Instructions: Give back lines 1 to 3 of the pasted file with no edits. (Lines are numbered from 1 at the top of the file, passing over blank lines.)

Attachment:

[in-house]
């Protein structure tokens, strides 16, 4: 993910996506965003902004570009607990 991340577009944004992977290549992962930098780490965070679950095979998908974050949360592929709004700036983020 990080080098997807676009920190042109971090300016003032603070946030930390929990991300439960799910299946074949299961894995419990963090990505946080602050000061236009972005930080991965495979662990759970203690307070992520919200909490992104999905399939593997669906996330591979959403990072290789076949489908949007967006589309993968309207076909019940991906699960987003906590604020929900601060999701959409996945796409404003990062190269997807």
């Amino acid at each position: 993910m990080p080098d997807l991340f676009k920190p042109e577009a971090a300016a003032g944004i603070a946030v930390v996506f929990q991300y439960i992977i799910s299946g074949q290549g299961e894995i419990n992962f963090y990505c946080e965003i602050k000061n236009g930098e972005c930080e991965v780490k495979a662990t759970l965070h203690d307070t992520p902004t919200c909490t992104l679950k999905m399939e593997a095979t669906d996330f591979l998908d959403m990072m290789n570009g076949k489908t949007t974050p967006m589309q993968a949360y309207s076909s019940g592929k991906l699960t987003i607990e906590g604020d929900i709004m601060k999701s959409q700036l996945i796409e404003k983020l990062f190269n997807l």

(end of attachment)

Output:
[in-house]
């Protein structure tokens, strides 16, 4: 993910996506965003902004570009607990 991340577009944004992977290549992962930098780490965070679950095979998908974050949360592929709004700036983020 990080080098997807676009920190042109971090300016003032603070946030930390929990991300439960799910299946074949299961894995419990963090990505946080602050000061236009972005930080991965495979662990759970203690307070992520919200909490992104999905399939593997669906996330591979959403990072290789076949489908949007967006589309993968309207076909019940991906699960987003906590604020929900601060999701959409996945796409404003990062190269997807």
């Amino acid at each position: 993910m990080p080098d997807l991340f676009k920190p042109e577009a971090a300016a003032g944004i603070a946030v930390v996506f929990q991300y439960i992977i799910s299946g074949q290549g299961e894995i419990n992962f963090y990505c946080e965003i602050k000061n236009g930098e972005c930080e991965v780490k495979a662990t759970l965070h203690d307070t992520p902004t919200c909490t992104l679950k999905m399939e593997a095979t669906d996330f591979l998908d959403m990072m290789n570009g076949k489908t949007t974050p967006m589309q993968a949360y309207s076909s019940g592929k991906l699960t987003i607990e906590g604020d929900i709004m601060k999701s959409q700036l996945i796409e404003k983020l990062f190269n997807l």